print_r($contents); 
 
	/* prints 
 
	Array 
	( 
	    [0] => abc 
	    [1] => 123 
	    [2] => empty line after this 
	    [3] => 
	    [4] => last line 
	) 
 
	*/

If you do not want the empty lines either, you can use the FILE_SKIP_EMPTY_LINES flag:

 
	$file = "test.txt"; 
 
	$contents = file($file, FILE_SKIP_EMPTY_LINES | FILE_IGNORE_NEW_LINES); 
 
	print_r($contents); 
 
	/* prints 
 
	Array 
	( 
	    [0] => abc 
	    [1] => 123 
	    [2] => empty line after this 
	    [3] => last line 
	) 
 
	*/

file_put_contents

Again, there is no need to use file pointers. This function simply writes the given data to the given file:

 
	$file = "test.txt"; 
	$data = "0123456789"; 
 
	file_put_contents($file, $data);

filesize, fileatime, filemtime

These are alternatives to the stat function for getting file information.

 
	$file = "test.txt"; 
 
	// gets the file size 
	echo filesize($file); 
 
	// gets the last time the file was modified 
	echo filemtime($file); 
 
	// gets the last time the file accessed 
	echo fileatime($file);

File Permissions

Unix-like systems have a quite detailed file permissions standard. Windows systems have it a little simpler. The whole subject of file permissions can be lengthy and a whole separate article can be written on it. So instead, we will only look at two simple concepts of file permissions: being "readable", and being "writable".

Checking for Permissions

Your script may or may not have read and/or write access to a file due to various reasons. Before attempting to open a file for reading or writing, it is wise to check if you have permission to do so:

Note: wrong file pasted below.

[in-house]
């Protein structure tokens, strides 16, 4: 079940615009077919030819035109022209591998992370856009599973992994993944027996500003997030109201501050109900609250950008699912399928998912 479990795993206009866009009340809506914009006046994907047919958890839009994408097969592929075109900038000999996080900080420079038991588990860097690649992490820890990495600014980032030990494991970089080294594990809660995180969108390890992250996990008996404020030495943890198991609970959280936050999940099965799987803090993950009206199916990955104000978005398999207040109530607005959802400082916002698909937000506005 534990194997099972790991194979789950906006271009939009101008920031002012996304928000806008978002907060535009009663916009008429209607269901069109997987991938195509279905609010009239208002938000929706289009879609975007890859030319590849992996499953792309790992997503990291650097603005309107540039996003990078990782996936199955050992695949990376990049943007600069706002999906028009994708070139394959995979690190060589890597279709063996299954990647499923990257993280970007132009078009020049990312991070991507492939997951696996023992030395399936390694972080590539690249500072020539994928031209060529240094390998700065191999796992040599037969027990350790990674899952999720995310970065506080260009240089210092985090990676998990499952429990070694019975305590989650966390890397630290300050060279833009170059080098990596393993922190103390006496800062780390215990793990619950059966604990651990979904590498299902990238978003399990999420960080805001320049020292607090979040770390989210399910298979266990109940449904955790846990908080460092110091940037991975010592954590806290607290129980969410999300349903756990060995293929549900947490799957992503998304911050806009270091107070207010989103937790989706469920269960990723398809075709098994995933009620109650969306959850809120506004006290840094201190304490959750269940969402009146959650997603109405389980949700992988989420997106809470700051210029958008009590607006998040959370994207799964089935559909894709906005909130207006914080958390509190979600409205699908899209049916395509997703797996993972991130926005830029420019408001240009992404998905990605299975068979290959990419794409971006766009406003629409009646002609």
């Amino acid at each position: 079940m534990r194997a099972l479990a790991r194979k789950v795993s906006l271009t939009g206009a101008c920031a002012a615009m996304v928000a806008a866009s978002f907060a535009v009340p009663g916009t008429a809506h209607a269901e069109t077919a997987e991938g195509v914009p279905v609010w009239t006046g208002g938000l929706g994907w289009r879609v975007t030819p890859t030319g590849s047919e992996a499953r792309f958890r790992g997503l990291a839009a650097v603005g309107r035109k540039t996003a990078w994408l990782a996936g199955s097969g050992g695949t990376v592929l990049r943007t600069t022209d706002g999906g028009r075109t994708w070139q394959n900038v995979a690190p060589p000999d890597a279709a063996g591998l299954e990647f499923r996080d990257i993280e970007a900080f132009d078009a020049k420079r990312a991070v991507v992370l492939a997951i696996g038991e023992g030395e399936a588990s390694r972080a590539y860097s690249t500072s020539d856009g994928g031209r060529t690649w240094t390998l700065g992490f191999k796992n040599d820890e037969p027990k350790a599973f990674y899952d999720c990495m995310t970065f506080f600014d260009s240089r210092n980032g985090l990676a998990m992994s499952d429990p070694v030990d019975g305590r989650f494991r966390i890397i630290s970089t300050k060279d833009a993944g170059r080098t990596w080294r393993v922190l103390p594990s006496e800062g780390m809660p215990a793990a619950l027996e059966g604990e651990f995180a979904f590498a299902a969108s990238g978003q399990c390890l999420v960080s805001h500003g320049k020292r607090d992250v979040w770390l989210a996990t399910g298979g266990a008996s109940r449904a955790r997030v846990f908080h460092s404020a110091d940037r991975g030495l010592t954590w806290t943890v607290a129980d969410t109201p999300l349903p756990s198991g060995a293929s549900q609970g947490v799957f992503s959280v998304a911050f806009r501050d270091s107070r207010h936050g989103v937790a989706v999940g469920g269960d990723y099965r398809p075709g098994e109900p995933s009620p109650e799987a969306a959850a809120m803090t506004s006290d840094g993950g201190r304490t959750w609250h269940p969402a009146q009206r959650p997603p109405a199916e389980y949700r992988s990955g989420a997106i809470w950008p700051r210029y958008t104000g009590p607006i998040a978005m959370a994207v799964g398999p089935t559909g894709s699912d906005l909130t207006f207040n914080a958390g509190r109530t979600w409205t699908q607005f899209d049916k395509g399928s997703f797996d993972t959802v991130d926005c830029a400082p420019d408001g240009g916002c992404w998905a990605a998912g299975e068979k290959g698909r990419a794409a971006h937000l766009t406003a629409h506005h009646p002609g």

$file = "test.txt"; 
 
	if (is_readable($file)) { 
		// file is readable 
	} 
 
	if (is_writable($file)) { 
		// file is writable 
	}

Setting the Permissions

To set the permissions of a file, we use the chmod function:

 
	$file = "test.txt"; 
 
	// makes the file read-only 
	chmod($file, 0444); 
 
	// makes the file readable and writable 
	chmod($file, 0666);

The above code should work on both Unix and Windows systems. However, you may not be able to set the permissions, if you do not own the file or have any permissions to it in the first place.

To better understand chmod and file permissions in general, you can check out these links:


Using Loops for Big Files

Last thing we are going to talk about is a quick tip for handling big files. This has some performance implications.

Easiest way to read and output a file is this:

 
	$file = "test.txt"; 
 
	echo file_get_contents($file);

But that causes the entire contents of the file to be loaded into the memory. It will persist as long as it is being downloaded by the web surfer. If you have multiple people downloading files at the same time, this can consume your web servers memory very quickly.

A better idea for handling this would be to use a loop to read only small chunks of the file at a time. For the loop condition we will utilize the feof function:

 
	$file = "test.txt"; 
 
	$fp = fopen($file, 'r'); 
 
	while (!feof($fp)) { 
 
		echo fread($fp, 4092); 
 
	} 
 
	fclose($fp);

The code above will only load 4kb of data at once into the memory, and this will greatly reduce the memory usage for big file outputs. The feof function returns true when we reach the end of the file, and this breaks out of the loop.